Stefano Secchia/ Flickr
Rebecca Vineyard
January 06, 2017 4:13 pm

No one wants to hear, “Eat your vegetables!” And, TBH, we hate to be the bearers of bad news — but you definitely should eat your veggies.

You see, a new study has landed and it says eating vegetables, fruits, and cereals can help boost brain health. So, why not make it a belated, healthy New Year’s resolution to eat things that will make your brain happy?

Fruits and veggies aren’t the only factors in keeping your brain healthy. Apparently, a Mediterranean diet is ideal for your brain. Essentially, that means eating plenty of olive oil, beans, and cereal grains like wheat and rice in addition to fruits and vegetables. It also means eating fish, dairy, and wine in moderation. On the other hand, it’s best to eat limited amounts of red meat and poultry.

"As we age, the brain shrinks and we lose brain cells which can affect learning and memory." Michelle Luciano, a researcher at the University of Edinburgh, explained.

The researchers gathered the information of Scottish participants around the age of 70. Basically, participants had an MRI brain scan at about age 73. The scan measured overall brain volume. It also measured gray matter volume, and thickness of the cortex (the outer layer of the brain). Then, most of those participants returned for another scan about 3 years later.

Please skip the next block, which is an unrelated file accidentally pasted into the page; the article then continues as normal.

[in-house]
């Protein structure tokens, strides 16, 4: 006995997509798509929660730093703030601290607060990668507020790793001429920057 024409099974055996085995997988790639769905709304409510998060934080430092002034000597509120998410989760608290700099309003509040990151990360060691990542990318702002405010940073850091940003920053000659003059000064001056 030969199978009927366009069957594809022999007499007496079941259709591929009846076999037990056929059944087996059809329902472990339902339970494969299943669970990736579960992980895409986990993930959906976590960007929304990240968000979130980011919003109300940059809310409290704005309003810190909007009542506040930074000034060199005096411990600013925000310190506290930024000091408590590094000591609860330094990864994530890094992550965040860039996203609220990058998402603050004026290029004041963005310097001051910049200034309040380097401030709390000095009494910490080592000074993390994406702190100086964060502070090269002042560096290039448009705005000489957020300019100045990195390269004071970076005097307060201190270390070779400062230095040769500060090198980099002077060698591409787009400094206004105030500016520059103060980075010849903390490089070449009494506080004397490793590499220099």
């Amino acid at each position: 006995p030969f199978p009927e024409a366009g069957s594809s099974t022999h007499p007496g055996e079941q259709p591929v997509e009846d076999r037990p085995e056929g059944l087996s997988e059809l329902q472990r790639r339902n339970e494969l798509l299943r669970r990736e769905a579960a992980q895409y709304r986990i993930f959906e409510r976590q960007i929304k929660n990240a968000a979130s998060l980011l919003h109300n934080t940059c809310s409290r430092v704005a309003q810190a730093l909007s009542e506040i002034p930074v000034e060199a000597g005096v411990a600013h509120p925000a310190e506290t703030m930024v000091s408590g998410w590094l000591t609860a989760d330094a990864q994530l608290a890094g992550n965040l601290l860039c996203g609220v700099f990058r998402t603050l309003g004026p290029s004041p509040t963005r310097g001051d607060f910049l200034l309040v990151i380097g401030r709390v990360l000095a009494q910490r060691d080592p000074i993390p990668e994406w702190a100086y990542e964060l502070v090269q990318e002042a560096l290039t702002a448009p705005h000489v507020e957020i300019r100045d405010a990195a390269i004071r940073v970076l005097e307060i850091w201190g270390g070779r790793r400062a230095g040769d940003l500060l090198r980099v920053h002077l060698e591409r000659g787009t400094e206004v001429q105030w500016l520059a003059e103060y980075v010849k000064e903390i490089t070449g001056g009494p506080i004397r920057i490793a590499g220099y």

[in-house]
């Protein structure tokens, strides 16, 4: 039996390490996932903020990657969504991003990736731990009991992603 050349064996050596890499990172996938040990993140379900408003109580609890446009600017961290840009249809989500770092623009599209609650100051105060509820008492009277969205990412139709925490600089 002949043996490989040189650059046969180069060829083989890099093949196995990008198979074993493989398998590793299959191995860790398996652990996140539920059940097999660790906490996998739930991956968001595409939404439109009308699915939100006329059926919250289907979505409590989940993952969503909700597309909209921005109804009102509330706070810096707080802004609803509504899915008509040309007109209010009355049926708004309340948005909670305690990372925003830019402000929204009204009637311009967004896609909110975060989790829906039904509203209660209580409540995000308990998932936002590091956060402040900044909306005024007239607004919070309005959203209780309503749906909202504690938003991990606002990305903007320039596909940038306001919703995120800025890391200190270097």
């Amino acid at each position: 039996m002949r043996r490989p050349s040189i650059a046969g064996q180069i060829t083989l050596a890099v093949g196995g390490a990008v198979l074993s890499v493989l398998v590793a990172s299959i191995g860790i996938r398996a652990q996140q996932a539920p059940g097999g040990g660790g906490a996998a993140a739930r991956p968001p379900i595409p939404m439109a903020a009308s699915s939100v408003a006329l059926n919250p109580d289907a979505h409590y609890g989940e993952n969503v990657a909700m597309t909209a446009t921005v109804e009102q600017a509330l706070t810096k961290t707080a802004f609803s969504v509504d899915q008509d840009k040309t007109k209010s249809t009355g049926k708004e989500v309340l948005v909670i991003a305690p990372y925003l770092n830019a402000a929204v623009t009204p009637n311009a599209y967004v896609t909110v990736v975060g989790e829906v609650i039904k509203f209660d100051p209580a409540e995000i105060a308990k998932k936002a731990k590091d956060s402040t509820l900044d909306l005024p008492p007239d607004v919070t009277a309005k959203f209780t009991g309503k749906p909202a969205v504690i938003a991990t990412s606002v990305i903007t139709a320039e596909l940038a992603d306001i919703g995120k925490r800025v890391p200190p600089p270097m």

The researchers compared the measurements to how closely the participants followed a Mediterranean diet. While participants varied in their adherence to the diet, the findings suggest that those who didn’t follow it had a higher loss in totally brain volume than those who did. Those results stayed the same even when researchers adjusted for other factors that affect brain volume, like age or high blood pressure.

“In our study, eating habits were measured before brain volume was, which suggests that the diet may be able to provide long-term protection to the brain,” Luciano continues. “Still, larger studies are needed to confirm these results.” [/quote]

Of course, these findings aren’t 100% conclusive; science is a process, after all. Still, whether it’s your brain, your overall happiness, or a New Year’s resolution, you should probably commit to eating plenty of fruits and veggies.

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